Till Schenk is a German sports event announcer and endurance junkie who loves to ride anything with two wheels and pedals. In his own words, this is the story of the most recent addition to Till’s stable of two-wheeled machines, the lust-worthy S-Works Venge Vias Disc—lovingly dubbed, Jolene.
It’s mid-June and I am parking my car in a small town along the Adriatic coast of Italy. I am on a road trip to announce Ironman 70.3 Pescara, and in the back of my car; a Venge Vias is waiting to be tested. With the warm feeling of the sun on my skin, the coastal wind in my face and the rolling roads of the Adriatic coast in front of me, my legs are twitching, ready to go.
The first easy pedal strokes are done as two cyclists are coming from behind. As I get out of the saddle to go with them all I can think is, ‘holy snap this bike is going forward!’
Three hours later it has become clear to me. This has to be my next bike, but two things need to be changed. First, the mechanical 2x shifting—this bike is made for racing, attacking and riding hard and for that it either needs an ‘ingeniously simple’ 1x groupset or ‘crisp shifting’ SRAM RED eTap to allow the bike to show its full potential. Second, it needs to have disc brakes. After all, I will be riding this beauty not only up and down the coast of Italy, but also in my home, the Black Forest, where there are a lot of descending Strava KOMs to be broken. Imagining my dream bike, I continue the road trip to Pescara with a big smile on my face.
A few weeks later the plan is hatched with my friends at SRAM. My new weapon will be a Venge Vias Disc with eTap HRD.
My first ride on the new bike is in Dusseldorf in the week prior to the Grand Depart of the Tour de France. What better setting is there for a maiden ride? The Zipp 404 Firecrest Disc wheels, Zipp cockpit, Quarq Powermeter and SRAM eTap HRD are making the beast look pretty. Thinking of Dolly Parton and her song Jolene (your beauty is beyond compare…), I’ve decided to name the latest addition to my bike collection, Jolene.
The first kilometers are fun, but it's a group ride with the media. I need to find a way to push the Venge a bit, so I let myself fall back to then attack and close the gap back to the group hammering down the damn along the river, slicing through the wind and evening sun with endorphins rushing through my body. It is crazy how much this bike wants to go forward, but I know the true test will be to take it to the Black Forest to see how it climbs, descends, corners, and attacks.
A week later it is game time. 200+ kilometers through the vineyards near the Black Forest, past the flats of the Rhine River and up and down the Vosges mountains in Alsace, France will show the true abilities of my new ride.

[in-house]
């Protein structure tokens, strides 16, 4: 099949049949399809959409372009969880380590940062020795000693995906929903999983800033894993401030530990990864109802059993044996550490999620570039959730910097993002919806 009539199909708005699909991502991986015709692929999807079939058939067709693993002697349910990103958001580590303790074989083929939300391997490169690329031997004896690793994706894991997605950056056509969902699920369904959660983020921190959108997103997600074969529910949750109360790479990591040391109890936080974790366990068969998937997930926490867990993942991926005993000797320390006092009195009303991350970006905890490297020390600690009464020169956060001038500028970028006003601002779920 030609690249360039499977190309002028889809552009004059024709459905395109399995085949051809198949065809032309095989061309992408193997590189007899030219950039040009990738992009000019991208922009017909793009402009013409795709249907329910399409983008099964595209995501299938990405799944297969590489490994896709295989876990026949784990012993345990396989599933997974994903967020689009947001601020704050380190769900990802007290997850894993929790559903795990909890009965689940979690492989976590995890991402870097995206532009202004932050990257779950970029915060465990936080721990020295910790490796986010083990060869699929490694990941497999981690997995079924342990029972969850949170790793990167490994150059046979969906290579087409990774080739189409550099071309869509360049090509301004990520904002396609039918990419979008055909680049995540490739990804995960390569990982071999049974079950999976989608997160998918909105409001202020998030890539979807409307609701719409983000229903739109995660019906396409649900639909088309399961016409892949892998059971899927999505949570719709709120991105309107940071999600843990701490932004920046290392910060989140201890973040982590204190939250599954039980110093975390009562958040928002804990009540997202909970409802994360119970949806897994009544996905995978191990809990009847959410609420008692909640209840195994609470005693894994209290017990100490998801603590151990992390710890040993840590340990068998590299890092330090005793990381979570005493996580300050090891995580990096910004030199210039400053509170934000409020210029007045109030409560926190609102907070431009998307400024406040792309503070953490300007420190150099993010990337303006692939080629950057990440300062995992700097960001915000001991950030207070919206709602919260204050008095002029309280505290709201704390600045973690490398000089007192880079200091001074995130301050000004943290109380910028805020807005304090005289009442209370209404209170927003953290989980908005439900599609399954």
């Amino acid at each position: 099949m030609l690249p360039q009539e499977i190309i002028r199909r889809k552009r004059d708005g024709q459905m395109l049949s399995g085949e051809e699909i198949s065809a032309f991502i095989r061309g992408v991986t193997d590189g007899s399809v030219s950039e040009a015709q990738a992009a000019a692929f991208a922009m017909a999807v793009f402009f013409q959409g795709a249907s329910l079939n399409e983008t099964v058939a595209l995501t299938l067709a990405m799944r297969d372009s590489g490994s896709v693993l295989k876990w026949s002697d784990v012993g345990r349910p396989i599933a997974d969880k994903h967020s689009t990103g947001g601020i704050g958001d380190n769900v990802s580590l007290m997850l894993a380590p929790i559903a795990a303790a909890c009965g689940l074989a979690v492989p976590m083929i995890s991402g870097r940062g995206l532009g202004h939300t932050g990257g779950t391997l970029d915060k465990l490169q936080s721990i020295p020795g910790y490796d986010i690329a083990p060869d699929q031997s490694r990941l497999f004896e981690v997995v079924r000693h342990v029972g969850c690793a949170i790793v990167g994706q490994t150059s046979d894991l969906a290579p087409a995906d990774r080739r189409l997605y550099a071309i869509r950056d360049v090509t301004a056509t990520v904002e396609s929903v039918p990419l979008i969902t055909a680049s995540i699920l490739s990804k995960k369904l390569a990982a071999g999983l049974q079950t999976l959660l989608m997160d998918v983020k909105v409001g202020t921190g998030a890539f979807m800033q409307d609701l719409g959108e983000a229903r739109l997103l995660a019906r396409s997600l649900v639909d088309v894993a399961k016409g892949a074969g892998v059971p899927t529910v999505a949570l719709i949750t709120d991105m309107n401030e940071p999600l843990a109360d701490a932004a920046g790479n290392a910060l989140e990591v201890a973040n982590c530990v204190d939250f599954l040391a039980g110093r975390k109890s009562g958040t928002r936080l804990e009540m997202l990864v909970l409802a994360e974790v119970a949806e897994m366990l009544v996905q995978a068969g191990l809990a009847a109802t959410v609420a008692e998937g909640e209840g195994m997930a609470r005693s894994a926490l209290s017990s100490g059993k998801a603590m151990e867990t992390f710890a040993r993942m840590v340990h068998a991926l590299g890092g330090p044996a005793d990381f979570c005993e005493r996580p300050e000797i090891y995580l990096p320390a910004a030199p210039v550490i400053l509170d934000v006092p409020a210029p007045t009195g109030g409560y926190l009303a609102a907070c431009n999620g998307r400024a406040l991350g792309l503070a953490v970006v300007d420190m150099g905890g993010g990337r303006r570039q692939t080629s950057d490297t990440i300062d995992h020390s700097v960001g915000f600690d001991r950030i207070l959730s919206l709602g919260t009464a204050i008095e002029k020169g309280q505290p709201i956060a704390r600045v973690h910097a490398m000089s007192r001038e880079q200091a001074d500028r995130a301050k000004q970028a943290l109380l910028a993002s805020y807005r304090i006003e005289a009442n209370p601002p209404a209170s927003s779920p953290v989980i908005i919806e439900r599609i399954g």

Reaching the climb to Grand Ballon, Alsace it is a mystical morning. There is fog with close to no vision and light rain coming down. Ahead is a 12 kilometer climb. Time to go and play. The Venge climbs and climbs. One switch back after the other, one crisp eTap shift after another. Upon reaching the top of Grand Ballon it is a long descent through the rain and fog. I put my rain jacket on to protect me from the wind because one thing is for sure: It is going to be a fast ride. The Zipp tires are going smoothly through the wet corners of the descent and just as I take this sharp right hand turn the clouds open up and ahead of me lays cycling paradise. The sun is coming out, endless switchbacks are ahead and the roads are dried up. ‘Let’s try the stiffness of the wheels’ I think to myself chasing the two cars four switchbacks ahead of me, and as I have the feeling I need to wear knee protection if I lean anymore into the turns, I am nailing down the hill, giving it another full push out of the saddle as I am passing two cars on a quick straight before the next turns, quickly shifting up, powering over the little hill, and attacking the next descent.
After a 150km of pure bliss and pushing the bike to the limit, I can’t get the grin off my face. I enjoy the final 50km in the sunshine through the rolling vineyards back to Germany, stopping for a nice cup of coffee before the French-German border.
What I feel coming home is a sense of accomplished tiredness and endless stoke. This bike and this set up is even so much more than I expected.
Thousands of kilometers later, endless little city sign sprints and chased down trucks later, I still feel the stoke of the bike and it’s set up right every time I get to ride it.
I have set records for my longest nonstop ride, I have set personal bests on almost every descent I have ridden, some of which were in rain and fog, but were simply fast thanks to the perfect control of the disc brakes and the stiffness of the Zipp 404 Firecrest Disc-brake wheels but what I have done most of all is have more conversations about this bike than about any other bike before. No matter if it’s the old French gentleman at my old golf club, cyclists I meet along one of my tours, or athletes at the expos of races I announce, Jolene is a beauty beyond compare and is an animal inside.
A full Zipp-loaded bike with a perfect frame, the reliability of eTap HRD under pressure, and the symbiosis of comfort, stiffness, and agility like this one is as close to a dream bike as I have ridden… and hey, it’s pretty as well.